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Drawing Views – Detail Views
When there is a great disparity between feature size, or views are overcrowded with dimensions, a detail view can be used to capture the feature(s) of interest and display them in a removed view of greater scale.

Detail View Designated by an Enclosed circle and labled.

Removed And scaled

Labeled and scale noted
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Drawing Views – Broken-Out Section
Broken-out Section views are essentially partial section views with out the section arrow. Often times they are used to expose a feature of interest while eliminating the need to create another view.
What is wrong with this drawing? The auxilary view is NOT behind The view arrows!

Broken out Section – No label necessary
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Drawing Views – Partial Views
Partial views are removed views and are established in a similar manner as section views, that is they require view arrows to establish viewing direction. However, they do not have to section an entire object, rather can simply display a partial view of a projection at a larger scale if desired.

What is wrong with this drawing?

Nothing!

Partial Section Line w/Labled Arrows Removed partial section view Spring 2006 Labled and scale noted

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Drawing Views – Cropped Views
Cropped views reduce the size of a view such that only necessary information is displayed. Cropped views also maximize the sheet area by reducing view size.

Cropped View Crop Area

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Drawing Standards
• ASME responsible for mechanical drawing standards
• Sheet Formats • Line Types • Dimensioning Rules and Schemes

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Drawing Standards - ASME
• There exists standards and practices for creating technical drawings of mechanical parts and assemblies. The governing agency responsible for setting the standards is ASME. There are a number of documents published by ASME that cover various aspects of mechanical drawings, here are a few of them… ASME ASME ASME ASME ASME ASME Y14.100 -2004 Engineering Drawing Practices Y14.4M - 1989 Pictorial Drawing Y14.3M – Multi and Sectional View Drawings Y14.1 - 1995 Decimal Inch Drawing Sheet Size and Format Y14.5M – 1994 Geometric Dimensioning and Tolerancing Y14.13M - 1981 Mechanical Spring Representation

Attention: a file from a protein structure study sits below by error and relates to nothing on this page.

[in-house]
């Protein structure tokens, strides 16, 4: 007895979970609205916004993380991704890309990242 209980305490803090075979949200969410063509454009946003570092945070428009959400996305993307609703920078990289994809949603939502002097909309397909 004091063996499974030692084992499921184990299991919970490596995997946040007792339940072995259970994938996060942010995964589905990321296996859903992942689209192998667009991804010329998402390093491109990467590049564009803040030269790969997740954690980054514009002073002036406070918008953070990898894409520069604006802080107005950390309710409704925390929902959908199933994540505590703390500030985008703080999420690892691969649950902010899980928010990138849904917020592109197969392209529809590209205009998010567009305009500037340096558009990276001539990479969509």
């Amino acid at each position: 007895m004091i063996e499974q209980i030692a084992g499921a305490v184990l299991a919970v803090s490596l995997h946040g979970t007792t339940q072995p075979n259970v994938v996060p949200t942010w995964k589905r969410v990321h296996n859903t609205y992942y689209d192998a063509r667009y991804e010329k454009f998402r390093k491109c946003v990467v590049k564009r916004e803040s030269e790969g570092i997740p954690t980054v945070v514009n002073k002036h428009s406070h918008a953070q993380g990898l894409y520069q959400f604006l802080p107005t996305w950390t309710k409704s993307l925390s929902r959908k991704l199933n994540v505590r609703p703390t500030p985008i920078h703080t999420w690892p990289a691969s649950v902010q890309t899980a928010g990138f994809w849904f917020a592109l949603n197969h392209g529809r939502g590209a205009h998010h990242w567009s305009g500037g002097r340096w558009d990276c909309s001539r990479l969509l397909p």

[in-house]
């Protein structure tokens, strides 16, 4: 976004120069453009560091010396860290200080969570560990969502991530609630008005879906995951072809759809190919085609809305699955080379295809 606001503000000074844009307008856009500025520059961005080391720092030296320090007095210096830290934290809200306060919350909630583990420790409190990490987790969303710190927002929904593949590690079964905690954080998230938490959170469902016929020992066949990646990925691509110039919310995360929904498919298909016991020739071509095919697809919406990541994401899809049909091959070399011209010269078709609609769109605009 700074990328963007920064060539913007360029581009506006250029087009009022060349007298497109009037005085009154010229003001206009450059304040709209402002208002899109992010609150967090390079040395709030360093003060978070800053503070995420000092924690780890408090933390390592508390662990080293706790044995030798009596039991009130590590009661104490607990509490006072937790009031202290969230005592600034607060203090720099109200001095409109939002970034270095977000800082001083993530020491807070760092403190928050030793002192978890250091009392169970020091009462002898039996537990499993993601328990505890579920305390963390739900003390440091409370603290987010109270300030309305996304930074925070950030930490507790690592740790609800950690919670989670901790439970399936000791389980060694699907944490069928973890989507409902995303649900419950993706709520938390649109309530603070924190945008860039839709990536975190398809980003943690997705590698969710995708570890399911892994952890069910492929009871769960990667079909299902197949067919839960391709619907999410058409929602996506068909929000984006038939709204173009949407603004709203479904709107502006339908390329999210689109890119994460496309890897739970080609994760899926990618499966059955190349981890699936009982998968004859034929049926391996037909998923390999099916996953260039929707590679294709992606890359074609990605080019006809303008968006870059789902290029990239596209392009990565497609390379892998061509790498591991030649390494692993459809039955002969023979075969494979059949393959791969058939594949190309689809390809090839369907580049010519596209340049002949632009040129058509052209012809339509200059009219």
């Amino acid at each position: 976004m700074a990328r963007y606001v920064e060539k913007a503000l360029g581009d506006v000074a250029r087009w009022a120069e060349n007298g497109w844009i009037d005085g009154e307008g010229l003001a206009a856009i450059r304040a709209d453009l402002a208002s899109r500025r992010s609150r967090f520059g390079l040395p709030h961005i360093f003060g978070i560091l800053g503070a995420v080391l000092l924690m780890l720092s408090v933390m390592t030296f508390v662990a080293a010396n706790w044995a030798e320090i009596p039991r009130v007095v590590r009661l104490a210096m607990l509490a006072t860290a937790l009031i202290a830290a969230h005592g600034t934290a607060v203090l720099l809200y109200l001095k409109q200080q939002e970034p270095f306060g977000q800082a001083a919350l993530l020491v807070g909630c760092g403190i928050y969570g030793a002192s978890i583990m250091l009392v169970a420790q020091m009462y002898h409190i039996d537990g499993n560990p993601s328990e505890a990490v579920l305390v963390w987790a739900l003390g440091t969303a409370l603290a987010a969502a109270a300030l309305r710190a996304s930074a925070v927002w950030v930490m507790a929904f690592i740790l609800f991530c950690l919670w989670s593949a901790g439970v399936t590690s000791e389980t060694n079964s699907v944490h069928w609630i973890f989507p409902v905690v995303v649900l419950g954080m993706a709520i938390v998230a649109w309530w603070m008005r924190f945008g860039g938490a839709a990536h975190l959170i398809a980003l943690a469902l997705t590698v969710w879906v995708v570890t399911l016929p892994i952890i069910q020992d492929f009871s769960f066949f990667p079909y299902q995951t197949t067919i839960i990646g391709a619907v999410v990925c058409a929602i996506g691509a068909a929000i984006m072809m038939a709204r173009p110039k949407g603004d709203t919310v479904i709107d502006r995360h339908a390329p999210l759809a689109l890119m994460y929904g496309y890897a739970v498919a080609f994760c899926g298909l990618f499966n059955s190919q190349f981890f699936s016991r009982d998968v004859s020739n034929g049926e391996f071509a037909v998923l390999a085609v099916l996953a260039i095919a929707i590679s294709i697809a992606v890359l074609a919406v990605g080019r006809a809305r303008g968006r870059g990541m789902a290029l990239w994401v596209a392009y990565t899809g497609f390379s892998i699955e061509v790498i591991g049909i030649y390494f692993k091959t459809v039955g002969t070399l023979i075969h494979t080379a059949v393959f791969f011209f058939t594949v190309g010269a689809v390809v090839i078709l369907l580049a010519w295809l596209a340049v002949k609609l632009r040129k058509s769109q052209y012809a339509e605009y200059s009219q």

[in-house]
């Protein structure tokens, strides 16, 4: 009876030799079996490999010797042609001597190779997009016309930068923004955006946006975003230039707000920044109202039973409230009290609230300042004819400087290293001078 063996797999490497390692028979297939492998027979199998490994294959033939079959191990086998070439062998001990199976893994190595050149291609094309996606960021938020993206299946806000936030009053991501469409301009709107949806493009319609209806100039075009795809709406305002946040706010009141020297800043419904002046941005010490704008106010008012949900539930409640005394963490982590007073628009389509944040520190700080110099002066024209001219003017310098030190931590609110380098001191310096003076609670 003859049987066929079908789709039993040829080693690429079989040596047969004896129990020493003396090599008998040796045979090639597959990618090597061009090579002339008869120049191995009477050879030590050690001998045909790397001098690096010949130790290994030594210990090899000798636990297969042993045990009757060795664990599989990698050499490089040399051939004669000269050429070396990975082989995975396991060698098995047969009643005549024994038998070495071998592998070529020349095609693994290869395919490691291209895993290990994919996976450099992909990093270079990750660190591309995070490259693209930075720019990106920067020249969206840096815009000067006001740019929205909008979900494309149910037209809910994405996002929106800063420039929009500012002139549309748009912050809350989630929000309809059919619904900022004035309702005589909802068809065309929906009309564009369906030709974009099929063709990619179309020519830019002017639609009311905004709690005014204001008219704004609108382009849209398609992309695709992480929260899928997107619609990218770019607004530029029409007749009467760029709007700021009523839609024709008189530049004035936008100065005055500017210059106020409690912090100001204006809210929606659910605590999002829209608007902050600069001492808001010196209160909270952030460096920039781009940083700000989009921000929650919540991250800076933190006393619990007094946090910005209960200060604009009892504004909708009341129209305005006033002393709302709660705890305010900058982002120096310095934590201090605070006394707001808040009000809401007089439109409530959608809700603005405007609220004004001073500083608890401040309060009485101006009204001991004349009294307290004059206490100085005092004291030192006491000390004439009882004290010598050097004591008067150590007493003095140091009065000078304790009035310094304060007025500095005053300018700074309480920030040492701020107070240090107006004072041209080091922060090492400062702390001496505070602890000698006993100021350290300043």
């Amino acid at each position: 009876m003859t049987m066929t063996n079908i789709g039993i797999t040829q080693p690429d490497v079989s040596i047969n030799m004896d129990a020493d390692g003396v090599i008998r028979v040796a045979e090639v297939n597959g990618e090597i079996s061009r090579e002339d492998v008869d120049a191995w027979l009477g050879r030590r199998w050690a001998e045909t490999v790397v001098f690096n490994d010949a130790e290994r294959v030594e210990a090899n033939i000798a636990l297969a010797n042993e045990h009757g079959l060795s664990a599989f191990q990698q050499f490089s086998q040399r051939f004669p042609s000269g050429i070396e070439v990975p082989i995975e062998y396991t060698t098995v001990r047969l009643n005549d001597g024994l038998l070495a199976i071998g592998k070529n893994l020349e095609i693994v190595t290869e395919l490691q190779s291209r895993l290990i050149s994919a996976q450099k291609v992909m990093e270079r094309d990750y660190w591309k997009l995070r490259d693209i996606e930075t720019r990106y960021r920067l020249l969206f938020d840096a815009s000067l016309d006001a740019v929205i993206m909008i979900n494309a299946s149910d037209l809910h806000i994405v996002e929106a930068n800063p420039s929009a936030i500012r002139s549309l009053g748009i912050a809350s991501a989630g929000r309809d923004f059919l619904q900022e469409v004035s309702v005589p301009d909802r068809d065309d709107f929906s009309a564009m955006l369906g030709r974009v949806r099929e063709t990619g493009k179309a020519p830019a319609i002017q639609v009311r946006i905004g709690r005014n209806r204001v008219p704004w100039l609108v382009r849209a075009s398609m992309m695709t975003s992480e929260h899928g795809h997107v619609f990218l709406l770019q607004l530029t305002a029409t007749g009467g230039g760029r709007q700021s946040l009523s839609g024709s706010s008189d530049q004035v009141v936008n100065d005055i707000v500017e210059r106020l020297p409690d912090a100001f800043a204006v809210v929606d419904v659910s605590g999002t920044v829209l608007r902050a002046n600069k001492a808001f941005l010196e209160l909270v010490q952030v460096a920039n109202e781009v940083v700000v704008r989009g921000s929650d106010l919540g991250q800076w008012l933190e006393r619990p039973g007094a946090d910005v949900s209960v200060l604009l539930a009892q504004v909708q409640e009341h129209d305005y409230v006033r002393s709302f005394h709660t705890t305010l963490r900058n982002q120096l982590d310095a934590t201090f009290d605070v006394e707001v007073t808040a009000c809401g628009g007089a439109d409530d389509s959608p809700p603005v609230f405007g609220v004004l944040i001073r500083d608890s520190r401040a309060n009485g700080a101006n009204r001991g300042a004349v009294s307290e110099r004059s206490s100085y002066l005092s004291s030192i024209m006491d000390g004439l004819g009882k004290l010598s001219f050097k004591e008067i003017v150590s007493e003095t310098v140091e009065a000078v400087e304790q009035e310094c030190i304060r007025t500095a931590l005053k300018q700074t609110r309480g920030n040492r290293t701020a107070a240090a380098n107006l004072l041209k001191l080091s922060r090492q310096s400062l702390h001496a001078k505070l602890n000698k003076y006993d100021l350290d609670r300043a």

• • • • • • • •

It is important to follow these standards to ensure your drawings are interpreted correctly by others. Always consult the standard when it doubt!
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Drawing Standards – Sheet Formats
• There exist standardized sheet formats for creating engineering drawings. • American National Standard
• • • • • • • • • • A - 8.5” x 11” B – 11” x 17” C – 17” x 22” D – 22” x 34” E – 34” x 44” A4 A3 A2 A1 A0 – – – – – 210 297 420 594 841 x x x x x

• International Standard ISO (mm)
297 420 594 841 1189

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Drawing Standards – Sheet Format Example C-Size
Revision Block Notes

Zone Identifiers

Border

This is zone “C4”
Title Block

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Drawing Standards – Sheet Formats

Revision Block Drawing Notes Default Tolerance Default Surface Finish TEXT IS ALL CAPS! NO LOWER CASE. Tolerance Block Engr Info Company Name Part # Part Name

WIDGET

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Scale

Part Rev # of Shts

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Drawing Standards - Line Types
• There exist many line types here are but a few…
Visible Line Hidden Line Section Line Center Line Dim & Extension Leaders Cutting Plane Viewing Plane Center Mark

Leaders